The Lambton Shores Nature Trails (LSNT) organization was founded in 2011. The group of local outdoor enthusiasts was concerned about the ongoing destruction of some of the most environmentally significant lands in Lambton Shores due to off-road motorized recreational vehicles. They decided to get together with landowners and started to block off access to some of those areas and make them into official trails. 

Ross Atkinson is the current Chair of Operations for Lambton Shores Nature Trails. He along with a group of dedicated volunteers currently maintains trails on seven properties – approximately 40 kilometres of trails in total. “Without volunteers, the work wouldn’t get done. Their selfless act of kindness to improve the trails so people can go out and enjoy them is greatly appreciated by the community," insists Ross. It’s also about marketing. “We have raised awareness to the local community that there were trails that existed in their own backyards. I can’t tell you how many people we have come across that didn’t realize there were trails here to be enjoyed.”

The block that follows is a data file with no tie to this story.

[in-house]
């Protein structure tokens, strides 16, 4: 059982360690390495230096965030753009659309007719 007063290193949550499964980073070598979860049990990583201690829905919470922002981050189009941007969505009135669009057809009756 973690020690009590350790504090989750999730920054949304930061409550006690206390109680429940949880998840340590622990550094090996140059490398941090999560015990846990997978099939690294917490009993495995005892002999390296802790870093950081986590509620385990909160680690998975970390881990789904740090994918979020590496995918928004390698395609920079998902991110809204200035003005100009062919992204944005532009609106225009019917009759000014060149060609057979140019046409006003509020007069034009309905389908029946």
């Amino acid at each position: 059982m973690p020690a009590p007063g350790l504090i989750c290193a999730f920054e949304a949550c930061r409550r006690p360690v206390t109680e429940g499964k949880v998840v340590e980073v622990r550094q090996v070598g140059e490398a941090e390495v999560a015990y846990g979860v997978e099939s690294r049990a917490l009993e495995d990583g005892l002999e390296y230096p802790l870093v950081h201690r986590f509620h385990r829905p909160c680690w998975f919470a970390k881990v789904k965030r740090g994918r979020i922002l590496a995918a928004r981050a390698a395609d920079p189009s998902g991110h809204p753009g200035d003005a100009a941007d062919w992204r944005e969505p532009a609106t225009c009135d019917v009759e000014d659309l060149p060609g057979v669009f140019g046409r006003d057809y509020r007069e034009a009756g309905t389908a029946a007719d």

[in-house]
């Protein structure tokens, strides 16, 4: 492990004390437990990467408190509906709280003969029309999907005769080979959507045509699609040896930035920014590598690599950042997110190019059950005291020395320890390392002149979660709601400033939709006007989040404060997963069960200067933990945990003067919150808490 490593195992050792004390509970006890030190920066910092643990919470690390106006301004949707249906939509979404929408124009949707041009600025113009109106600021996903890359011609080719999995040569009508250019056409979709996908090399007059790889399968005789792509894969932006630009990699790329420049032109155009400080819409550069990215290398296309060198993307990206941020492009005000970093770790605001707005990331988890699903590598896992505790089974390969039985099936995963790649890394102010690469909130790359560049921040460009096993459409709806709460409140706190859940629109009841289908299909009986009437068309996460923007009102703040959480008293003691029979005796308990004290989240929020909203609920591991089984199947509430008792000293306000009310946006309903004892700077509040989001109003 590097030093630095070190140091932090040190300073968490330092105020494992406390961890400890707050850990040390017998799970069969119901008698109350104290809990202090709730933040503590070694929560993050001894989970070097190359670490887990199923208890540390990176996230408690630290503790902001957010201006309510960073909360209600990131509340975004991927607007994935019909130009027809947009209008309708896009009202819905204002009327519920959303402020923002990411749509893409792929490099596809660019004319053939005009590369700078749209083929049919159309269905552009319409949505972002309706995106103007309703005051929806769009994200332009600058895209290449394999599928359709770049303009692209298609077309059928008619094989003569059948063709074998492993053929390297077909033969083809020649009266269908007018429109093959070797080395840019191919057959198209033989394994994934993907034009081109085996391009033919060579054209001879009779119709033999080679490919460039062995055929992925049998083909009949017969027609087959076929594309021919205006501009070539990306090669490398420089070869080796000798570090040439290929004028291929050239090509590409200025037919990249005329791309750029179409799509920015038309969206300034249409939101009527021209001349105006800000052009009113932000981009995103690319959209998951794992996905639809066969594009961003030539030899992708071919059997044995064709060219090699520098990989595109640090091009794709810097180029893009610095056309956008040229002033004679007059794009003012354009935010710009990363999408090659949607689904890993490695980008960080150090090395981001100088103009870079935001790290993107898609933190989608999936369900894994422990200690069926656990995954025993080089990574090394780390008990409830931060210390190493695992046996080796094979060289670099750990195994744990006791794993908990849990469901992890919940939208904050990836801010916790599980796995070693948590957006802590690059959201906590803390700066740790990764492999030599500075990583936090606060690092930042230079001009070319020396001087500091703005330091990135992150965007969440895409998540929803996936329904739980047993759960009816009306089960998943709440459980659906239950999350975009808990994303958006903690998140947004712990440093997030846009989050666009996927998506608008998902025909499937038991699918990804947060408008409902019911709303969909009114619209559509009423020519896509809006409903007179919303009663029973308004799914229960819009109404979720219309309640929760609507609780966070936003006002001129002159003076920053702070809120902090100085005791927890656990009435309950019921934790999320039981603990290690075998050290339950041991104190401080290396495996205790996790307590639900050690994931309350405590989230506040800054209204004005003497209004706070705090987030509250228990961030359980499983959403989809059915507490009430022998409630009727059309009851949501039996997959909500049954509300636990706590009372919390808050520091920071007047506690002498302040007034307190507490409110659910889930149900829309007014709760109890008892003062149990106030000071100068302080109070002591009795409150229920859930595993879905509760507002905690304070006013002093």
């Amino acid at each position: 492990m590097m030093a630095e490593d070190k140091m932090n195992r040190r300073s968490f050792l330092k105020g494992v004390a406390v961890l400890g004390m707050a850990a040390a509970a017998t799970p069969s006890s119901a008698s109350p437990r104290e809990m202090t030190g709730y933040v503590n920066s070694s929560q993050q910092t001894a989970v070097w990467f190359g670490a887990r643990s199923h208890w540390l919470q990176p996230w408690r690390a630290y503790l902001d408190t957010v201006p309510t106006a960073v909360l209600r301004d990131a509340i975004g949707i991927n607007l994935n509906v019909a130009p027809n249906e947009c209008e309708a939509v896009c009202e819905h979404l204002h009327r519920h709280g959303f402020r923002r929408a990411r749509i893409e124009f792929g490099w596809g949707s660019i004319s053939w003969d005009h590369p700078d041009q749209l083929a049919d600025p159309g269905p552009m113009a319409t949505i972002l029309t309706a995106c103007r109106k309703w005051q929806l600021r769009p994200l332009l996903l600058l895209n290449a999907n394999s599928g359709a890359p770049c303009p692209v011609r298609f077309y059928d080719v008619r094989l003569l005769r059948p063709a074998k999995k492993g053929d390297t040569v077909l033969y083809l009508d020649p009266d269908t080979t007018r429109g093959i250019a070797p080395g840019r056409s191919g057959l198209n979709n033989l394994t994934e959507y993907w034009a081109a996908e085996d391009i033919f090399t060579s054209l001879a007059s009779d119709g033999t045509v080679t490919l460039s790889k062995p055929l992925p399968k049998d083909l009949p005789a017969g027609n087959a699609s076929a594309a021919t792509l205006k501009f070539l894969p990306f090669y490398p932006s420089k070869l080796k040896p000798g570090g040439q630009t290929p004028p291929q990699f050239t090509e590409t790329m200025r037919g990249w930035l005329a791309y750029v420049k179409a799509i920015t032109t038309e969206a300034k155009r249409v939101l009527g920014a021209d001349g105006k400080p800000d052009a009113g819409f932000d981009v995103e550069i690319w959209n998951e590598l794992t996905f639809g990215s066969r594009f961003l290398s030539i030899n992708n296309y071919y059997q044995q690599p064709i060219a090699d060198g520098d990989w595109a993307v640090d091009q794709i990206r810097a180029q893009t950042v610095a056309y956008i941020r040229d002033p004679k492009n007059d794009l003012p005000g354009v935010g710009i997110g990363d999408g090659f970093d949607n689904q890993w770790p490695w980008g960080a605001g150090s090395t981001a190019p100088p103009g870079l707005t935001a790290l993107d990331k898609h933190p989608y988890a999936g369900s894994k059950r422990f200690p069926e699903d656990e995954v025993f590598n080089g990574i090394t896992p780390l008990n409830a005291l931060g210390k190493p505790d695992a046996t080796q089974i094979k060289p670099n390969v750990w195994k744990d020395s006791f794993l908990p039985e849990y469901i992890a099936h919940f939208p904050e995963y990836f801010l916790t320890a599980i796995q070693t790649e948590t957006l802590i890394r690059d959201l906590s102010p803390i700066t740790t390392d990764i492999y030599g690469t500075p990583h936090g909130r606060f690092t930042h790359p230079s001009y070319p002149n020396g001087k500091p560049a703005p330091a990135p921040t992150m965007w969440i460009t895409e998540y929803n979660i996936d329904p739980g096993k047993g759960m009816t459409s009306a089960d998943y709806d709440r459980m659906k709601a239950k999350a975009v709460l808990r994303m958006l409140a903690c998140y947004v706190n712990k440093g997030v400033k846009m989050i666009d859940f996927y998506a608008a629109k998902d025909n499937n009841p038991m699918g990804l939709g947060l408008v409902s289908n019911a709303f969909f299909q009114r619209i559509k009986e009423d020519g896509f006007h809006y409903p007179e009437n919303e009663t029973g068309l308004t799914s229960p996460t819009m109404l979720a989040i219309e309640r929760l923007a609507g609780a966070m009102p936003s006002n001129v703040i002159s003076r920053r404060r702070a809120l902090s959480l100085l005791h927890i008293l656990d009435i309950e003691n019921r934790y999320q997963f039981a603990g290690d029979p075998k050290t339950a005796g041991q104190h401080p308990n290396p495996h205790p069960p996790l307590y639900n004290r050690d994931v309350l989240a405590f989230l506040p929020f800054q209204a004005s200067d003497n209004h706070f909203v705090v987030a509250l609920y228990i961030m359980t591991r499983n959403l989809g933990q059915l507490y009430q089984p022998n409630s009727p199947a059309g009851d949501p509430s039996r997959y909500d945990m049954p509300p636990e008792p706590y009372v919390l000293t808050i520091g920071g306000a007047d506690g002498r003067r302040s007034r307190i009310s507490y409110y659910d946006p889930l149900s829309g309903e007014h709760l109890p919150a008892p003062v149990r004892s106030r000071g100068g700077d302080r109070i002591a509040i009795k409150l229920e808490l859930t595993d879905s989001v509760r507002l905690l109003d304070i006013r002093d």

Ross says Lambton Shores Nature Trails doesn’t host many hikes and is primarily focused on trail maintenance. 2021 marks the club’s 10th anniversary and they have created a series of four stitched patches that they are handing out to people they meet along the trails. All 4 patches can also be purchased for a $20 donation. “The reason we picked these four designs for our badges is they are all very scenic spots along the trails,” Ross says. They include: ‘L’ Lake Management Area – a two kilometre loop that navigates through forested dunes; Ausable River Valley & Mystery Falls – The most rugged trail network LSNT maintains; Lambton County Heritage Forest – The organization’s signature trailhead dubbed “The Heart Of The Trails” because there are more than 20 kilometres of trails within a five-kilometer radius; and Ipperwash Dunes & Swales – which features several footbridges on its two trails of four kilometres and two kilometres to get from one dune to the next. Ross says he has a volunteer pool of about 50 people and when he reaches out for help, he can always count on 10-12 people from the group lending a hand. “We do everything from general maintenance to installing benches to building footbridges,” Ross says. The group is funded through donations and two annual local grants and is proud of its three local wheelchair-accessible trails